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Name: Martha
Status: Other
Age: 40s
Location: N/A
Country: N/A
Date: N/A 

Why is climatic temperature measured in the shade? I live in the desert and when they say it is 115 degrees out, it is acutally much hotter! (but it doesn't matter because it's a DRY heat!!) Wouldn't temperature measured in the sun be more accurate? Thank you!

The reason you're hotter in the sun is that your clothes and skin are absorbing energy directly from the sunlight. Temperatures measured in the shade measure the air temperature. Measuring temperatures in the sun, different thermometers would give different readings, depending on what color they are, what their heat capacity is, etc. Basically, you'd need to define a standard thermometer with specific light-absorbing properties (to be similar to human skin? What shade?) in order for temperatures measured in the sun to really mean anything. Perhaps a more meaningful report would be to give both the temperature in the shade and some measure of solar intensity, such as watts per square meter.

Richard Barrans Jr., Ph.D.
Chemical Separations Group
Chemistry Division CHM/200
Argonne National Laboratory
9700 South Cass Avenue
Argonne, IL 60439

Dear Martha-

Your question about how we measure the air temperature is a good one. And you are right in that when you are outside in the summertime in the sunshine, it certainly "feels" warmer than the air temperature. But, in order for temperature data to be useful to weather forecasters, it must be "standardized" as much as possible, so the values can be compared with adjacent locations, or other locations around the world.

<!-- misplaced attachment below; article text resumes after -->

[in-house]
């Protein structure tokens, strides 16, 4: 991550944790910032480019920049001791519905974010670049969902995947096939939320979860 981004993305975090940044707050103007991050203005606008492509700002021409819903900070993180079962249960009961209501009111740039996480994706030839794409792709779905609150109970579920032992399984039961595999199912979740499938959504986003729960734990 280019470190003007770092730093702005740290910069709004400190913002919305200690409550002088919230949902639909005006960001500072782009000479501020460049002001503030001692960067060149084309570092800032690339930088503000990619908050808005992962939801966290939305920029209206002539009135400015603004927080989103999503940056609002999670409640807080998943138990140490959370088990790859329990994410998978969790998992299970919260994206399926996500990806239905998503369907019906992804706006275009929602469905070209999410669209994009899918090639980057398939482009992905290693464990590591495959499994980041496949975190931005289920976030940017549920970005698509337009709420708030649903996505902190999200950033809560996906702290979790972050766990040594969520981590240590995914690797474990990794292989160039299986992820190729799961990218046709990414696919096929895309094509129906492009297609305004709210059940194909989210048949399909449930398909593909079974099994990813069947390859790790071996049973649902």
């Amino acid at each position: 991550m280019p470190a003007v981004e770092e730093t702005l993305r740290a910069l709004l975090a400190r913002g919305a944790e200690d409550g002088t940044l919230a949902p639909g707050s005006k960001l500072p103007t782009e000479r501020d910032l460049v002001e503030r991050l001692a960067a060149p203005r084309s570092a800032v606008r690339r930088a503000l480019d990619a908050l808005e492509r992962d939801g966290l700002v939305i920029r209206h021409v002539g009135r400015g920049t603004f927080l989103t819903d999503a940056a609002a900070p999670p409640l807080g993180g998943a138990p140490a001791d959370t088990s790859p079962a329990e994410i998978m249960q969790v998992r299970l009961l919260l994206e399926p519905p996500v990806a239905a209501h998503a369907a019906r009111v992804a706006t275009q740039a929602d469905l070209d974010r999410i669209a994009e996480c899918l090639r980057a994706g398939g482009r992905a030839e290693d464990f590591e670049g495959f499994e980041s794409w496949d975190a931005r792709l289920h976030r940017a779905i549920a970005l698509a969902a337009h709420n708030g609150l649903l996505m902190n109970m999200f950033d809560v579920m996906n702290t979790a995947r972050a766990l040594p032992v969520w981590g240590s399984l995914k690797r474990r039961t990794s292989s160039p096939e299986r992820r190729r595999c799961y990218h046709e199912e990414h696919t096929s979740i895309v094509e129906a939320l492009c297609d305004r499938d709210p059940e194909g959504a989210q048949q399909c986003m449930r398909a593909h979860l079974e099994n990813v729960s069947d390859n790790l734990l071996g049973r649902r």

The ideal or "standard" temperature observing site has the thermometers located about 2 meters above the ground, in a shelter box that allows free circulation of the air, situated over a grassy area. This type of exposure will provide the "truest" temperature of the air. Now, many of our observations sites do not fit the standard, and this can. and does in many instances, skew the data.

If we took the temperature in the sunshine, the actual reading would be something other than the true air temperature, because the sunshine would heat the thermometer as well as the air heating it. And the intensity of the sunshine is constantly changing, whether by clouds in the sky, or the time of the year. And temperature readings made at night would be different also. Any sort of standardization or comparison would be impossible.

I hope this explanation has answered your question. Thanks for visiting NEWTON, and for your question.

Wendell Bechtold, Meteorologist
Forecaster, National Weather Service
Weather Forecast Office, St. Louis, MO

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